The preseason is a time for hopefulness, optimism, and dreams. Despite the damper of Khris Middleton’s injury, this year has been no different for the Milwaukee Bucks.
Last week, there were rumblings at training camp about a Bucks roster looking to push the tempo and use the pick and roll more than ever before under Jason Kidd. So, we discussed it here on the Locked On Bucks podcast.
There were also rumblings of increased three point shooting, but we’ve heard that discussed for years with Jason Kidd at the helm for the Bucks. Then, on Monday, the Bucks actually shot quite a few threes in their preseason opener against the Bulls. Milwaukee went 10-for-25 from the three point line in that game and seemed to actually attempt to space the floor (with bench units) in a way that would suggest they care about shooting more threes. So with that, Frank Madden and I re-considered the topic and decided to record a podcast about it:
Before describing our discussion, I would like to post a link to the podcast that inspired a number of the thoughts we expressed in our three point shooting podcast. That podcast was Locked on NBA #45 with ESPN’s Kevin Pelton:
As I mentioned in our podcast, I simply wanted to post this podcast and not even record our own podcast for the day because it is UNBELIEVABLY good. Listen to it multiple times. There is so much basketball knowledge dropped in those 51 minutes. You may think all of this gushing is overboard, but I can assure you it is not. It is fantastic podcasting. Listen to it.
We covered quite a bit in our discussion of the Bucks’ three point shooting. Let’s break down the major topics:
- Their place among the rest of the NBA. Dead last. With just 15.6 attempts per game, the Bucks shot fewer threes last season than anyone else in the NBA. The league-leading Golden State Warriors shot 31.6 threes per game. The league averages for three pointers were: 24.1 attempts, 8.5 makes, and 35.3 percent. The Bucks shot 34.5 percent from three point land last year, but would need to make significant changes to get to league average in the other two categories.
- The rim. By now you’ve probably heard that a balanced breakfast of layups, threes and free throws makes for the most efficient offense. And while the Bucks didn’t get the memo on the three pointers, they did lead the league in makes and attempts in the restricted area. That’s a good starting point -- now time to take some of their in-between shots and turn them into threes. The Bucks were a middle-of-the-pack team from mid-range, shooting 38% on 20 attempts per game, which as you might guess isn’t a great use of possessions -- while you’re always going to shoot some mid-range shots, you’d only have to hit 25% of your threes to get the same expected value as 38% on twos.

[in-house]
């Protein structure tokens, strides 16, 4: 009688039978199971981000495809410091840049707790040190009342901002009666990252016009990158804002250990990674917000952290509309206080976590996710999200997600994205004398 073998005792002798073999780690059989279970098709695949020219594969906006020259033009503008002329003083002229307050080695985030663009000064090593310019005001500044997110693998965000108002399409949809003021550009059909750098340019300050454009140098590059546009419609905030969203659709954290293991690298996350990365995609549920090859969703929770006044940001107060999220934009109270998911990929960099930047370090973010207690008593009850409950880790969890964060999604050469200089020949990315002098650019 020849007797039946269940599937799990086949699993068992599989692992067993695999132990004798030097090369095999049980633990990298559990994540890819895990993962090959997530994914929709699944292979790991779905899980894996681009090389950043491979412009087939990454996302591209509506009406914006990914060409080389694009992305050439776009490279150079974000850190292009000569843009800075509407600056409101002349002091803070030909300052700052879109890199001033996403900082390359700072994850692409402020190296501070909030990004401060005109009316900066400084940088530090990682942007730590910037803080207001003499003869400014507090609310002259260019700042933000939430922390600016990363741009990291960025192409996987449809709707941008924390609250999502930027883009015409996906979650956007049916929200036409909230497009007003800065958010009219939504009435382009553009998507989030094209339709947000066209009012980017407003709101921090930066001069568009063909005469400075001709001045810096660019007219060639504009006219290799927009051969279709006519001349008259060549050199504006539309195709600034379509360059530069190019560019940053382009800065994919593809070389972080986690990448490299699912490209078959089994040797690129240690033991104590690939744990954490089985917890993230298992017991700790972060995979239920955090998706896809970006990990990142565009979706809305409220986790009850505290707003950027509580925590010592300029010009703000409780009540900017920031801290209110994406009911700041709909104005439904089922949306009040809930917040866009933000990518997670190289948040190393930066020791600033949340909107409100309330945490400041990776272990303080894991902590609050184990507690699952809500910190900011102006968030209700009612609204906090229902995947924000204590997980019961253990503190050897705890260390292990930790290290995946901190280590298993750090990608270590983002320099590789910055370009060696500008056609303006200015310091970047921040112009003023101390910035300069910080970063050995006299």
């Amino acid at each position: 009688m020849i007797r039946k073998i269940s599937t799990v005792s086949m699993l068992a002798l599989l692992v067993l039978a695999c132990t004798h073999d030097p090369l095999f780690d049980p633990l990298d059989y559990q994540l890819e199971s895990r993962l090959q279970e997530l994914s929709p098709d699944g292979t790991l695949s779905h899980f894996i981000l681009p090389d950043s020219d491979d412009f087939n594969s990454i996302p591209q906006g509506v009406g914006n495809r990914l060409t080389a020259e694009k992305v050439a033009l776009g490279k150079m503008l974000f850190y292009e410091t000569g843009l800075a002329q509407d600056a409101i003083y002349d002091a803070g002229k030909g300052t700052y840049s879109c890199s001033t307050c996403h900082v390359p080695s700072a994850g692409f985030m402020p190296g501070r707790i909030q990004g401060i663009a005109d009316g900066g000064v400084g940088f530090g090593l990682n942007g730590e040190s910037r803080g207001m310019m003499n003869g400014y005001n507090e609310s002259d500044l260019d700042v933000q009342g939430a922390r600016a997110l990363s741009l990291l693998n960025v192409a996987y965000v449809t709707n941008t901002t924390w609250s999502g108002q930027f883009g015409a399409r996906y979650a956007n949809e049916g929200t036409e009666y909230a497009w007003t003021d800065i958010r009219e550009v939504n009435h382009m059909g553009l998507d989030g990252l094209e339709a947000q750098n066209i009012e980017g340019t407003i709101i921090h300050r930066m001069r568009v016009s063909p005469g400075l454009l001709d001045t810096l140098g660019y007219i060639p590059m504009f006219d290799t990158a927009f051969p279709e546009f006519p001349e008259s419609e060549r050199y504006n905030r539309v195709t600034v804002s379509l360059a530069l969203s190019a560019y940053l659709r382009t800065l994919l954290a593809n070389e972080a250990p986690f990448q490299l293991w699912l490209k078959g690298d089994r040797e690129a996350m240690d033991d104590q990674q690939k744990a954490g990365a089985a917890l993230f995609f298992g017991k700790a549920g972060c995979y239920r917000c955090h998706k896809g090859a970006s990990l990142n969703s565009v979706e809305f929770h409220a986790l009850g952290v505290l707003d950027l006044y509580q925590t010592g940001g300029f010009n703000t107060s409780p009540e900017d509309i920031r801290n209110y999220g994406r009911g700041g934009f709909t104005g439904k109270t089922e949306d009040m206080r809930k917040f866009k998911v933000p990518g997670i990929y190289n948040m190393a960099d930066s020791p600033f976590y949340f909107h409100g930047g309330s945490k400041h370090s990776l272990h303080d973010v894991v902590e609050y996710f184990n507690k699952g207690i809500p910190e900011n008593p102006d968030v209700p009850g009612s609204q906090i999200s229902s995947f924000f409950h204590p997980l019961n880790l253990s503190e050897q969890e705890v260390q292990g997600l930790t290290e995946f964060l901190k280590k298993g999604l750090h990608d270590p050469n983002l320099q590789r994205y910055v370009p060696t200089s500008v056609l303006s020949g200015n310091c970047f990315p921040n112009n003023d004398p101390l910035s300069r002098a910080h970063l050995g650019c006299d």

- Their players. Breaking News: The Bucks don’t have a ton of three point shooters. Khris Middleton took roughly a quarter of the team’s 1,277 attempts last season, and between Middleton’s injury and offseason departures, the Bucks’ returning players only made 55 threes last year. That, in short, is significant -- but not totally catastrophic. Mirza Teletovic shoots a ton of threes (his 181 last year were an NBA record for a reserve), as does Jason Terry. Matthew Dellavedova is a capable three point shooter and can replace much, if not all, of Jerryd Bayless’ three point shooting from last season. Those three alone hit 372 triples a year ago, offsetting the 385 that Middleton, Bayless, Mayo, and the rest of the Bucks’ departing players hit (in more total minutes).
- Leaguewide trends. NBA teams are probably not going to start shooting fewer threes anytime soon. The league has seen an increase in three point shooting pretty much every year since the three point line was created. Gradually increasing your three point shooting based on the previous years’ numbers likely won’t ever really allow you to get to the top of the league in three point shooting.
- Giannis and Jabari. Almost every topic we discuss this year will be affected greatly by Giannis Antetokounmpo and Jabari Parker. This conversation is no different. Many discussions of those two players will at some point touch on each of them increasing their range as jump shooters, with the “mastery of the corner three” often referenced as the first step in that process. Though that seems like a great idea, Frank and I discussed why that might not actually make a ton of sense for Giannis in particular.
- How do the Bucks shoot more threes? Frank and I do not have PhDs in Three Point Shooting, but that did not stop us from prescribing some remedies to ail the Bucks’ three point shooting woes. Conveniently, playing faster is an obvious first step to hitting more threes, though tweaking players’ mindsets will also likely be needed to make a big jump. Take a listen to what we had to say and then offer up some of your own solutions in the comments section!